They are found in mountainous and hilly parts of Eastern and Southern Africa, particularly in South Africa, Namibia, and Angola, with arid and temperate climates.
What is a mountain zebra's habitat?
Mountain zebras' natural habitat is mountains, dry-rocky-hilly regions, slopes, and plateaus. They are also found in deserts and semi-deserted regions.
Who do mountain zebras live with?
Mountain zebras live with their families. Unlike other zebras that move in large herds on 30, mountain zebras move in small herds with one adult stallion and five mares with their offspring. Stag stallions live alone, in search of a mare to mate.
How long does a mountain zebra live?
A mountain zebra lives up to 20 years. One of Hartmann's mountain zebras lived for 26 years, which is an unbroken record for the species.
How do they reproduce?
Breeding herds of mountain zebras remain together for life since they are polygynous. They form small herds of one stallion and five mares. Mountain zebra mares reach maturity aged between three to six years. After mating, the mares undergo a gestation period of 10 months, post which a foal is produced.
Mountain zebra foals can stand and walk within a few hours after birth and are weaned after 10 months of birth.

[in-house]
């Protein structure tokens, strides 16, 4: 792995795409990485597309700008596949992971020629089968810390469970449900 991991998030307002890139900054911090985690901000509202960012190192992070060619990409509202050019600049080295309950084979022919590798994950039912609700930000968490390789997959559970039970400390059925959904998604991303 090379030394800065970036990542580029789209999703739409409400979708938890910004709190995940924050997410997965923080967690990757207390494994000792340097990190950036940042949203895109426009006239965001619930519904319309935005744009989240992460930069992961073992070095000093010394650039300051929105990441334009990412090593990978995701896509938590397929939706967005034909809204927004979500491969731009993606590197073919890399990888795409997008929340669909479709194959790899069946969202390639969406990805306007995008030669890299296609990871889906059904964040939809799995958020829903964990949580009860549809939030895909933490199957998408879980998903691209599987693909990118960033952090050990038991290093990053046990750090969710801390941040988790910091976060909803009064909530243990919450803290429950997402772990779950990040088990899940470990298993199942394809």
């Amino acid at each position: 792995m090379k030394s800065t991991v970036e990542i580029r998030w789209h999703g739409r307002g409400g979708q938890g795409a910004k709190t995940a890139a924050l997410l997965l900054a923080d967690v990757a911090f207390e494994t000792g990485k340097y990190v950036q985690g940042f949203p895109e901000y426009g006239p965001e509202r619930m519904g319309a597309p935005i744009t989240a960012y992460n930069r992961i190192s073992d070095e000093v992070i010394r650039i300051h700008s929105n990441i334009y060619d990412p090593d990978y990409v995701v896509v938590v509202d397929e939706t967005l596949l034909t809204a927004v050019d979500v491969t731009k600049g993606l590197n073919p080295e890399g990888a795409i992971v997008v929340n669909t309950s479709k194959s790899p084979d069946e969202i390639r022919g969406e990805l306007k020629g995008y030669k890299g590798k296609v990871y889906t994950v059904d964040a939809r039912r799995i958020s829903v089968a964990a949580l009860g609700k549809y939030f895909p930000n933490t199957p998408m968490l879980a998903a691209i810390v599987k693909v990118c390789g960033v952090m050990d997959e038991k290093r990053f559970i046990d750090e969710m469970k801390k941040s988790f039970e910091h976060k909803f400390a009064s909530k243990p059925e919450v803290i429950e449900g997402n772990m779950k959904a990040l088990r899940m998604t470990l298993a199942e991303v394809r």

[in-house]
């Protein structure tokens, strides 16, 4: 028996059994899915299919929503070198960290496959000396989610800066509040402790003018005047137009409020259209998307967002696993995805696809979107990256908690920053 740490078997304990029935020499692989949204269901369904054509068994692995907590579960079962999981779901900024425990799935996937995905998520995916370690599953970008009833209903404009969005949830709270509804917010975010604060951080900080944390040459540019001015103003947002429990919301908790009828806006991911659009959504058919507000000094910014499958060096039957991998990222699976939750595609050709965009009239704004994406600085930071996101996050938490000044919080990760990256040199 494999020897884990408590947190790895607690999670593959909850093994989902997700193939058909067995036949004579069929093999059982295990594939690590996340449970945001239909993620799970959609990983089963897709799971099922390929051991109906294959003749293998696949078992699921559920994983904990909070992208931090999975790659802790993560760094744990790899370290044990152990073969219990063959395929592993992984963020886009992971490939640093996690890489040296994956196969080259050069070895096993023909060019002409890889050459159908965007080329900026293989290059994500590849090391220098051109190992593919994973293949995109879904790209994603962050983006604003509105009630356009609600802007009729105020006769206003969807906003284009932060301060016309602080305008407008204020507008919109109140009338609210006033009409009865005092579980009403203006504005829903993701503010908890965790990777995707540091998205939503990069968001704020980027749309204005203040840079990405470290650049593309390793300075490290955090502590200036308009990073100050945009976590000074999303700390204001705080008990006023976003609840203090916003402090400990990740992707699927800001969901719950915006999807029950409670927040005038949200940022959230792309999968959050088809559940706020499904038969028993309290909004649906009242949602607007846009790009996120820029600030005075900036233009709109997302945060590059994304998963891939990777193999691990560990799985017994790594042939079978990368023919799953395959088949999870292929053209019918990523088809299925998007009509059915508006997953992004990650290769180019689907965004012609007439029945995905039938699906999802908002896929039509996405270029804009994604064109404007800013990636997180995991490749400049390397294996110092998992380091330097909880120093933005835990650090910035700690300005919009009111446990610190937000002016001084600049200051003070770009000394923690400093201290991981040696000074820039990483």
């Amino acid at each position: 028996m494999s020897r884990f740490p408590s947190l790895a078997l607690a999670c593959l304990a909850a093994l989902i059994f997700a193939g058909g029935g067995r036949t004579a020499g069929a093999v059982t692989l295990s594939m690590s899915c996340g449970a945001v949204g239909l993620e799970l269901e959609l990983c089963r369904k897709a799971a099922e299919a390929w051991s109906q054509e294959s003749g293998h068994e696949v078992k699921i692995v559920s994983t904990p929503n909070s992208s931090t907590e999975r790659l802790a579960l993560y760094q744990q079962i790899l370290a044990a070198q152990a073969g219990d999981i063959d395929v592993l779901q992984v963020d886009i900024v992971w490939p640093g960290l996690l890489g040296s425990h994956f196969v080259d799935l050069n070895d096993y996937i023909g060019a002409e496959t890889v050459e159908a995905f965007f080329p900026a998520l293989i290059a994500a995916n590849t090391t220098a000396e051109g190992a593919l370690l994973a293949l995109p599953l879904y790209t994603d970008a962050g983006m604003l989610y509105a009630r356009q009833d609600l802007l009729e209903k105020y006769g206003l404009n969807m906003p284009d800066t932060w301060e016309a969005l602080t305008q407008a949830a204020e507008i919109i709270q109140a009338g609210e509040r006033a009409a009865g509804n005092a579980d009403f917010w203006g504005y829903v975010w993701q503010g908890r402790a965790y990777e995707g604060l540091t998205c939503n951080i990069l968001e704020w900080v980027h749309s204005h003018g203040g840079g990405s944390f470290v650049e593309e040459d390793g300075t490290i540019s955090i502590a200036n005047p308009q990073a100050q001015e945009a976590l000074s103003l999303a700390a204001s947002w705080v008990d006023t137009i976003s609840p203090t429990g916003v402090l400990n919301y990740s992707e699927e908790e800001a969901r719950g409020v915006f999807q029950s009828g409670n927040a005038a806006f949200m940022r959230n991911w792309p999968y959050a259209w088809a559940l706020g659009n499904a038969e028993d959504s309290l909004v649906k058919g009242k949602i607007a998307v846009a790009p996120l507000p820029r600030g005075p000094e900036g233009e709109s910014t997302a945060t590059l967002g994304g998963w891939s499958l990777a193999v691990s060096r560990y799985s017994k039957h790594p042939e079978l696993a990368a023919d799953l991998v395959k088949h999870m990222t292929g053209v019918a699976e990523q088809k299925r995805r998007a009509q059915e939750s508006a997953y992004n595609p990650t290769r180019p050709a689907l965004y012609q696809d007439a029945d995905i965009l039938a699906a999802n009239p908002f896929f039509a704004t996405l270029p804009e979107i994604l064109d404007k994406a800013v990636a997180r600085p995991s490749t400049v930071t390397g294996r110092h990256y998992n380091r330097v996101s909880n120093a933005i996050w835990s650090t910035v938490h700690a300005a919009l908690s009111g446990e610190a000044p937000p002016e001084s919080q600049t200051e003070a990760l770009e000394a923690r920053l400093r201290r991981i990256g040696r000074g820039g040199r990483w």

Mares can reproduce one foal every two to three years up to 24. The young male foal is forced out of the herd once a new foal is born.
What is their conservation status?
The current status of conservation of mountain zebra is Vulnerable.
Mountain Zebras Fun Facts
What do mountain zebras look like?
Mountain zebra is covered with deep brown or black and white stripes closely placed all over the body, along the long tail with a tuft at the end. It has a short mane running by the neck's length till the belly, which is unstriped and colored white. A noticeable characteristic of the mountain zebra is the dewlap, a fold of skin hanging from its neck. It has ears standing erect over the head, which can be as long as eight inches. It has round eyes with binocular vision and can see in color.
Fun fact, the stripes pattern helps zebras reflect most of the sun's heat, thereby making them adapt to the hot climates of South Africa.